Feb 13, 2009 0

The Gujarati Wedding

The Gujarati culture is deeply rooted in rich customs and traditions. Gujaratis celebrate special occasions with magnificent splendor and gaiety, and a wedding, along with its preceding rituals, are no different. These events are animated, bustling and full of sentiment and camaraderie.

Minal’s Mangalik Prasang

Ganesh Sthapna – Commencement:
Lord Ganesha is always the first deity to be appeased at any significant event. According to Hinduism, his blessings are invoked to deter obstacles and ensure that all goes well.
Mandap Mahurat – Rites for Wedding Canopy:
This ceremony takes place to ask Lord Ganesha to bless and protect the ground upon which the mandap (wedding canopy) will be installed.
Pithi – Beautification:
This ritual involves women of the household applying pithi (a paste of sandalwood powder, herbs, rosewater and perfume) on the bride’s skin.
Graha Shanti – Invoking Peace and Harmony:
A mahurat (auspicious time) is decided by a pandit (priest) to perform a puja (prayer session) for the Graha Shanti. The purpose of this ritual is to bring peace among the stars so the couple can enjoy a happy marriage.
Mameru – Gifts from the Maternal Uncle:
When an Indian woman prepares for marriage, her mama (maternal uncle) gives her a mameru, which consists of her paanetar (wedding sari), choodis (bangles) and other gifts.

Wedding ceremony

Jaan – Procession:
The groom arrives at the wedding venue with his family and friends, a festive entrance usually marked by music and dance.
Var Aagman – Welcoming the Groom:
At the entrance of the venue, the groom seeks the blessings of his bride’s mother, who blesses him and performs a small ritual to ward off the evil eye.
Antarpaat & Jaimala – Exchanging the Garlands:
The bride’s mama (maternal uncle) takes her to the mandap. There, the antarpaat (curtain) separating the bride and groom is lowered, and the couple then put garlands around each other’s necks, an act known as jaimala that is the start of the wedding rites.
Kanyadaan – Giving the Bride Away:
Perhaps the most meaningful of rituals, the Kanyadaan is performed by the pandit in front of the agni (sacred fire). The ceremony reflects the hope of the bride’s parents that their son-in-law will take good care of their daughter. Also, the bride’s parents wash the groom’s feet, as they believe he is none other than Lord Vishnu to whom they are handing over his rightful consort, Goddess Lakshmi, in the form of their daughter.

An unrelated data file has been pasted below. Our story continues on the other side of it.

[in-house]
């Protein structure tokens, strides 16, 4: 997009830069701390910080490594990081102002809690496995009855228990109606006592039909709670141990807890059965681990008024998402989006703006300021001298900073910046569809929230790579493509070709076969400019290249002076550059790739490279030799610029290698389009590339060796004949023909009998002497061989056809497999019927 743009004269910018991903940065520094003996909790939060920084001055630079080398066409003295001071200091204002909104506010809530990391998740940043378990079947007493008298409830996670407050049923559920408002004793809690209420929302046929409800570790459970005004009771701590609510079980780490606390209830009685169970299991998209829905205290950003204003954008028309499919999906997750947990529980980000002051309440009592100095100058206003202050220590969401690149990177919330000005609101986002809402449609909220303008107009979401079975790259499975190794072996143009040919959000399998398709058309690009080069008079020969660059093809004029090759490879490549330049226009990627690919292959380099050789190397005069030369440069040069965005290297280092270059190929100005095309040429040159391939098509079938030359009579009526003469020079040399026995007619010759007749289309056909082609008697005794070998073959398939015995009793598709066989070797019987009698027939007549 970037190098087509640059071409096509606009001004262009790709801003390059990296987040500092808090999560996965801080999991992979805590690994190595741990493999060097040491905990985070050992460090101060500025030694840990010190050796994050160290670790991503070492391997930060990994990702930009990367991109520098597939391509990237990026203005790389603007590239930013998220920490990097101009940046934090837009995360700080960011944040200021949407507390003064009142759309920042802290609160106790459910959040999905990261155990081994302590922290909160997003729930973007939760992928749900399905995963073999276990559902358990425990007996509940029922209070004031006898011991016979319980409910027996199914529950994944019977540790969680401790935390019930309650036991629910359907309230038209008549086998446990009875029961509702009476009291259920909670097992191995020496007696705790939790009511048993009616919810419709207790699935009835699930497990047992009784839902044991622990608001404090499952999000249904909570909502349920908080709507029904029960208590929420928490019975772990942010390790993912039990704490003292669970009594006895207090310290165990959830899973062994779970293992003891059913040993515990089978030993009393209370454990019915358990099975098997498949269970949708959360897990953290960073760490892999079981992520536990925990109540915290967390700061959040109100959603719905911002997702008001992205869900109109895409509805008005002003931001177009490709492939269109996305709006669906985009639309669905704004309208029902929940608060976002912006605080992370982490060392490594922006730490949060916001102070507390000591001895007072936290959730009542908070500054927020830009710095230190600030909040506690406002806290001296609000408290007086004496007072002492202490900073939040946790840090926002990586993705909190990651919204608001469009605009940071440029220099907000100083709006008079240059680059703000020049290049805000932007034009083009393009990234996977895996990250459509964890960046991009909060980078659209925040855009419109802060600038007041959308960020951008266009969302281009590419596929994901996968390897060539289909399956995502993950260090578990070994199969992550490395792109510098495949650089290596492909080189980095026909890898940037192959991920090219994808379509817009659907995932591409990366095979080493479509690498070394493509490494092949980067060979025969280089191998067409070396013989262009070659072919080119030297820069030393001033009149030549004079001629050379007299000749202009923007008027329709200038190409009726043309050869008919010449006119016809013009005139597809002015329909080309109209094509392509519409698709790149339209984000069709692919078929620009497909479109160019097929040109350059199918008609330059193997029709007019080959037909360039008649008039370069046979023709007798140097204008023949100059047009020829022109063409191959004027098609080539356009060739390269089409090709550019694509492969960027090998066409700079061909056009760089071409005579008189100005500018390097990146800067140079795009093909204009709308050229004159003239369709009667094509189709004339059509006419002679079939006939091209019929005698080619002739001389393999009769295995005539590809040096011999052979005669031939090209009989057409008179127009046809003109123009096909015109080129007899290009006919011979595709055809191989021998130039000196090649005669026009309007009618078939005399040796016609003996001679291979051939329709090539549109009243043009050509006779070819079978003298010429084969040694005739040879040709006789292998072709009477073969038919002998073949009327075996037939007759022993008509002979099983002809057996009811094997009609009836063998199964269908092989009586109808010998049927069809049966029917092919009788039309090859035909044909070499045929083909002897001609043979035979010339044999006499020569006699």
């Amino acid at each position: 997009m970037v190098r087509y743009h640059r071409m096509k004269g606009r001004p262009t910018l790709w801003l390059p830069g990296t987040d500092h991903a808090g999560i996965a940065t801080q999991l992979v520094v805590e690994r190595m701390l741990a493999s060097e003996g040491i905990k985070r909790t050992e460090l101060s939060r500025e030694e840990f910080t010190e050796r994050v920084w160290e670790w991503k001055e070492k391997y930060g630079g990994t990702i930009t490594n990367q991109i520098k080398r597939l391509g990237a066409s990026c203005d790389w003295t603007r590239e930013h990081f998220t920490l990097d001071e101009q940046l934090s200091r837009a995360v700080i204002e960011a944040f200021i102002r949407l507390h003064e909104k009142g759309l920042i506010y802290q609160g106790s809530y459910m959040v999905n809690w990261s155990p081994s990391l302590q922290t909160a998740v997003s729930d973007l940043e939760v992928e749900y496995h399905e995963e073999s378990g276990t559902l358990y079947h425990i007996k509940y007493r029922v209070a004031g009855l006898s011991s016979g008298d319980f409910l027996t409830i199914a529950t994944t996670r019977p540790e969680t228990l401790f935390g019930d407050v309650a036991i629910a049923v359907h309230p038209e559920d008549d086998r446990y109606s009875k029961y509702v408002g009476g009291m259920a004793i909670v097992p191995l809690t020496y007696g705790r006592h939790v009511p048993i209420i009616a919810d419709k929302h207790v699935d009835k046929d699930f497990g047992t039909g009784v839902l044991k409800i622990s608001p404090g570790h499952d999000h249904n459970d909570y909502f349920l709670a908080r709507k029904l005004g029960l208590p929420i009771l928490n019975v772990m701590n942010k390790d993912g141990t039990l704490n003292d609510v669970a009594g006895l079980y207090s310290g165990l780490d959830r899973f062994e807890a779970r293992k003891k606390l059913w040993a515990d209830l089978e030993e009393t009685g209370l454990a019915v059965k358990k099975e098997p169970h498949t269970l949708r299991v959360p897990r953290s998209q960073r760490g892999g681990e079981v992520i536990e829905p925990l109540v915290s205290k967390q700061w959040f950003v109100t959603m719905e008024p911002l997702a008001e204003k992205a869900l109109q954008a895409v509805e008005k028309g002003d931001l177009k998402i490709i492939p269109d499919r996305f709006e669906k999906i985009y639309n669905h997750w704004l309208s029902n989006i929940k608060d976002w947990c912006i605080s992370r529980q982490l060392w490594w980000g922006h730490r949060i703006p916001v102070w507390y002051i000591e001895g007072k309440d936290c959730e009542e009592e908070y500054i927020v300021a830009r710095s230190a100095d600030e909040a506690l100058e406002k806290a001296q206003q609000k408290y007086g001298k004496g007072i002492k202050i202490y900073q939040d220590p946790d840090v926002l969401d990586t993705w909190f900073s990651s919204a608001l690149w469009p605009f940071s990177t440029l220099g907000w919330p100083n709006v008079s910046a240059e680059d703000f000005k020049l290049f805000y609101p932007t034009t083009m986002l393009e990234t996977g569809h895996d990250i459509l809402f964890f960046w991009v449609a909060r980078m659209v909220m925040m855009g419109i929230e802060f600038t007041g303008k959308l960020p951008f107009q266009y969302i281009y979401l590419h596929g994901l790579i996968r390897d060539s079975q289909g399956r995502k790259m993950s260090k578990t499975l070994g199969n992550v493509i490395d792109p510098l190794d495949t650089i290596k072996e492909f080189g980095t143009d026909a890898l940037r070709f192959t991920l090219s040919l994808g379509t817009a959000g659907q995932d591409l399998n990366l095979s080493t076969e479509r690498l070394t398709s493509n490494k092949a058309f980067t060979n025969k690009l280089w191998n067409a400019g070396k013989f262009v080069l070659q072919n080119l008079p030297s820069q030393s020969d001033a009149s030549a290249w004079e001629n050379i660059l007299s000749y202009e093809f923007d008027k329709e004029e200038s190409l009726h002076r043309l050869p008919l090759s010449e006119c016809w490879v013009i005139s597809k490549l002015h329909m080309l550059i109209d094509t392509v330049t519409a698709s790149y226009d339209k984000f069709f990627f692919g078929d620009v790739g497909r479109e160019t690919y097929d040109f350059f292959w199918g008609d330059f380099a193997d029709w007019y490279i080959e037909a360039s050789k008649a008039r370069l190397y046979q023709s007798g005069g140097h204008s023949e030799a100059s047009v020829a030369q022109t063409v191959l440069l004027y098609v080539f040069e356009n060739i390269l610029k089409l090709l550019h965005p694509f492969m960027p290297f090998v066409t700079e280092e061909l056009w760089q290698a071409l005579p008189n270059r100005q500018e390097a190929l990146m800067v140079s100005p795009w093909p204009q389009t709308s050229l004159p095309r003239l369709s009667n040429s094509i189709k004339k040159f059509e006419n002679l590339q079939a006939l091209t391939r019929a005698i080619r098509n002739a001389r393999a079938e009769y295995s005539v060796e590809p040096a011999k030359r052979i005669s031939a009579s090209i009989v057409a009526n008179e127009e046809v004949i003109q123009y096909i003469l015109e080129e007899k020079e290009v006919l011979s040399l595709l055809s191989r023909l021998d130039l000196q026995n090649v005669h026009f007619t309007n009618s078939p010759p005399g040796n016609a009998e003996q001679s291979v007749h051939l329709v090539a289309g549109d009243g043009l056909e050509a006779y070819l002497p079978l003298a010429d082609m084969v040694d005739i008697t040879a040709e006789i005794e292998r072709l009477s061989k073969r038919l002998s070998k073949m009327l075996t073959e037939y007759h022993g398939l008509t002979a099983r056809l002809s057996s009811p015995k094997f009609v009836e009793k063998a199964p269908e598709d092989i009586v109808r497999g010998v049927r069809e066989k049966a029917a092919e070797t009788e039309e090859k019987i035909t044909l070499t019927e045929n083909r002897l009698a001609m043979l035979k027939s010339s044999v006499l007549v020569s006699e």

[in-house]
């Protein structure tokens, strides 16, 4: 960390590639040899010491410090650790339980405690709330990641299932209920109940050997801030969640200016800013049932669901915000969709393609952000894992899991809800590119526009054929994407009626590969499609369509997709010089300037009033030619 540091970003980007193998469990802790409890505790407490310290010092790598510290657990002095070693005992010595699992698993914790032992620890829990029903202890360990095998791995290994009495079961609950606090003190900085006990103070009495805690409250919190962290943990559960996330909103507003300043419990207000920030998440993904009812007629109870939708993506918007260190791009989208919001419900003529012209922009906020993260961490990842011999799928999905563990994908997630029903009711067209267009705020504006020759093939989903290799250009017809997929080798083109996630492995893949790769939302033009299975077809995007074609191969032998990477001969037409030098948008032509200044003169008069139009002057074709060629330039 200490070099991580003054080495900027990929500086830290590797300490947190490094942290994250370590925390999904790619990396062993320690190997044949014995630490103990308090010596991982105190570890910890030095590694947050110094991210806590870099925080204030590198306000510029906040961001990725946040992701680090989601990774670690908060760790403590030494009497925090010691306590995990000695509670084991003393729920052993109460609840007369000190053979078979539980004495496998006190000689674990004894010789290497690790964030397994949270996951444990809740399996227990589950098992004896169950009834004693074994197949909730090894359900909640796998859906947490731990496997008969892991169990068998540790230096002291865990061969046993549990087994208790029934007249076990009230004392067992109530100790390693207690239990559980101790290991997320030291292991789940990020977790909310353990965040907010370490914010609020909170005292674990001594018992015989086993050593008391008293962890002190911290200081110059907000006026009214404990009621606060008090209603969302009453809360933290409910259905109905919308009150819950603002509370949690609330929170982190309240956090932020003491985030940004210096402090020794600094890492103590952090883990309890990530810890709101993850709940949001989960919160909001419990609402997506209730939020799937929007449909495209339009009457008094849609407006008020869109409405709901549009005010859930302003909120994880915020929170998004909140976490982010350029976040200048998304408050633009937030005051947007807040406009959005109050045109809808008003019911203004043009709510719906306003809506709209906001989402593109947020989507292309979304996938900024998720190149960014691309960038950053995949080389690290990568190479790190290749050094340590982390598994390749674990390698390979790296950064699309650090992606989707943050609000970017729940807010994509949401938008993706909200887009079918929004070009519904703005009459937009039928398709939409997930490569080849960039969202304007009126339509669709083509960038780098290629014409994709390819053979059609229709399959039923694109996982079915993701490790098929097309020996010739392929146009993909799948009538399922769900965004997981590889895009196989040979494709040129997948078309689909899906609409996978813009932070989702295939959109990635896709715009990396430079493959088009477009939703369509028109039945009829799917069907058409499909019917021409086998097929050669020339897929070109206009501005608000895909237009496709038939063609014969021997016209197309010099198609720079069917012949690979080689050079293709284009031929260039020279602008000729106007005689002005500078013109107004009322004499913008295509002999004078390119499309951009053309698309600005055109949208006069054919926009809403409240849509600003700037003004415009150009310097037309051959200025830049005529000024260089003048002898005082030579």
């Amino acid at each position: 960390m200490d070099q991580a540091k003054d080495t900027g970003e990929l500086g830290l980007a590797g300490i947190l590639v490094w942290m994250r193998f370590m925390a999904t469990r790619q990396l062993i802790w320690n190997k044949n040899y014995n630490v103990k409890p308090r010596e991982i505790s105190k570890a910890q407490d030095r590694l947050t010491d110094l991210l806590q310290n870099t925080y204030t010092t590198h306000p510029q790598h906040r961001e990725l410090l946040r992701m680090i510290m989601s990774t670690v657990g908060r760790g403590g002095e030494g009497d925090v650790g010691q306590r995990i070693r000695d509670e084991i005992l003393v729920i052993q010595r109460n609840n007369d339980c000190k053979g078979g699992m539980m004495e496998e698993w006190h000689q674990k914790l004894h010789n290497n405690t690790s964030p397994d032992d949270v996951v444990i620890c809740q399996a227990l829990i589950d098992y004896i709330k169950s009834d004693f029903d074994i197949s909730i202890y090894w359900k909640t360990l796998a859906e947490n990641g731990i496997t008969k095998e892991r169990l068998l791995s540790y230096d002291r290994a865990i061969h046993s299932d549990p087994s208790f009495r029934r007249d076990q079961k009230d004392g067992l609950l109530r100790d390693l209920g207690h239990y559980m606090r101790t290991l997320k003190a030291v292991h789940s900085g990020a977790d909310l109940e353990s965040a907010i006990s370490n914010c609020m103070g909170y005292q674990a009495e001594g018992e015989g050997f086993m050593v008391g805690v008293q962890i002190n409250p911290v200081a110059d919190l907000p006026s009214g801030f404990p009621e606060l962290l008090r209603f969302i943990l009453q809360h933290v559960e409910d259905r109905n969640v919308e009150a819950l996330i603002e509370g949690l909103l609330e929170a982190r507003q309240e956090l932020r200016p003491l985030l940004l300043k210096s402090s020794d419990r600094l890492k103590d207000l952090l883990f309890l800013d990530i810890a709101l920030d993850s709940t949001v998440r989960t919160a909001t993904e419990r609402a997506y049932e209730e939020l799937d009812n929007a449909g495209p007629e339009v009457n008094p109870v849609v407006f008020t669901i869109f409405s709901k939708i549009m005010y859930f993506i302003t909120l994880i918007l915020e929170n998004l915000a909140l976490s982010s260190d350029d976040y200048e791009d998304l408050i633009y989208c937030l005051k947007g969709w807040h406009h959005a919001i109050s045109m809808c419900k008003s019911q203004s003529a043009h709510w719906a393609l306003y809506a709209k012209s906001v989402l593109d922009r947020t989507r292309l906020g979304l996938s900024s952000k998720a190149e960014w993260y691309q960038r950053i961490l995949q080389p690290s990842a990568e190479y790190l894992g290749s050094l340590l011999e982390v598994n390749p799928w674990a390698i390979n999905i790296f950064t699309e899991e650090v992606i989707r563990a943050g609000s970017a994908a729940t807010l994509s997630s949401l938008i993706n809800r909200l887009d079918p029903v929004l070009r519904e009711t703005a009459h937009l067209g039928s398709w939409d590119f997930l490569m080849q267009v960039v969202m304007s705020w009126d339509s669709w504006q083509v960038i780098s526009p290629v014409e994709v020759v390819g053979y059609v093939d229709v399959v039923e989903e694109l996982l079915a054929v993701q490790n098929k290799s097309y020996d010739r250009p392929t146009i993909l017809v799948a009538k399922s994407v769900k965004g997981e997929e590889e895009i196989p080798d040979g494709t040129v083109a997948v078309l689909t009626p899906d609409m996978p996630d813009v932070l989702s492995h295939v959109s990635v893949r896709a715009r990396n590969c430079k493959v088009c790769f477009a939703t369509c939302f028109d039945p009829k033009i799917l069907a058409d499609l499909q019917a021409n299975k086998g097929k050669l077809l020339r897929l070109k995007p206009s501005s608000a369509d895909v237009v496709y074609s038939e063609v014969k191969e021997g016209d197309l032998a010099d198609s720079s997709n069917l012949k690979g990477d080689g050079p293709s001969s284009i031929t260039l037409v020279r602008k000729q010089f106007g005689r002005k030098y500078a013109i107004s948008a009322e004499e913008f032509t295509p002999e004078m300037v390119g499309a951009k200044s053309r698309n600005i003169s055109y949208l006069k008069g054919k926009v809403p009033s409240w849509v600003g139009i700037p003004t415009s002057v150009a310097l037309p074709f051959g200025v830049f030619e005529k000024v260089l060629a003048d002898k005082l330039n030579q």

Hasta Milap – Tying the Knot:
The groom’s scarf or shawl is tied to the bride’s sari. This knot and the joined hands of the couple symbolize the union of two souls. The pandit invokes the blessings of Lord Shiva and Goddess Parvati. The family and relatives present also come together to bless the couple and shower grains of rice and rose petals on them.
Mangal Pheras – Circling the Sacred Fire:
Here, the couple walks around the fire four times as the pandit chants mantras. The four pheras (rounds) represent Dharma (duty), Artha (purpose), Kama (pleasure) and Moksha (liberation).
Saptapadi – The Seven Steps:
The bride and groom now take their first steps together as husband and wife. The seven steps are symbolic, and each represents a vow:

  1. Let us nourish each other.
  2. Let us grow in strength.
  3. Let us fulfill our spiritual obligations.
  4. Let us strive for harmony through mutual love and trust.
  5. Let us pray for noble, healthy children and for the welfare of all living entities.
  6. Let us experience joys and sorrows together, as we do the seasons.
  7. Let us strive for understanding, loyalty, unity and companionship for ourselves and for the peace of the universe.
The bride and groom now switch places so that she is on the side closest to her husband’s heart.
Mangalsutra & Sindoor – Symbols of Marriage:
The groom puts a mangalsutra (wedding necklace) around his bride’s neck. He also applies sindoor (red vermillion powder) to the parting line of her hair declaring that she is his wife.
Ashirwad – Shower of Blessings:
After offering his final blessing to the couple, the pandit declares the two husband and wife. The families and guests shower the couple with flower petals, and the ceremony concludes with the newlyweds paying respect to their parents by bowing before them and touching their feet.
Vidai – Departure:
The bride now bids farewell to her parents and home. A small puja is performed outside where a tikka (dot) is applied to the hood of the couple’s car and the bride’s mother breaks a coconut in front of the vehicle, praying for a safe journey home for the couple.

Post-wedding rituals:

Ghar ni Lakshmi – Goddess of the Home:
The bride’s first step into her husband’s home is considered auspicious. She is the ghar ni Lakshmi, the goddess who brings wealth and good fortune to her home. Her mother-in-law places a vessel filled to the brim with rice at the entrance of the house. The bride then knocks down the vessel gently with her right foot, spilling over some of the rice, which is a symbol of wealth.
Aeki-Beki – First Game:
The newlyweds play this game, in which several coins and a ring are placed in a tray of water covered by milk and vermilion. It is believed that the person who finds the ring four times first will be the ruler of the house.
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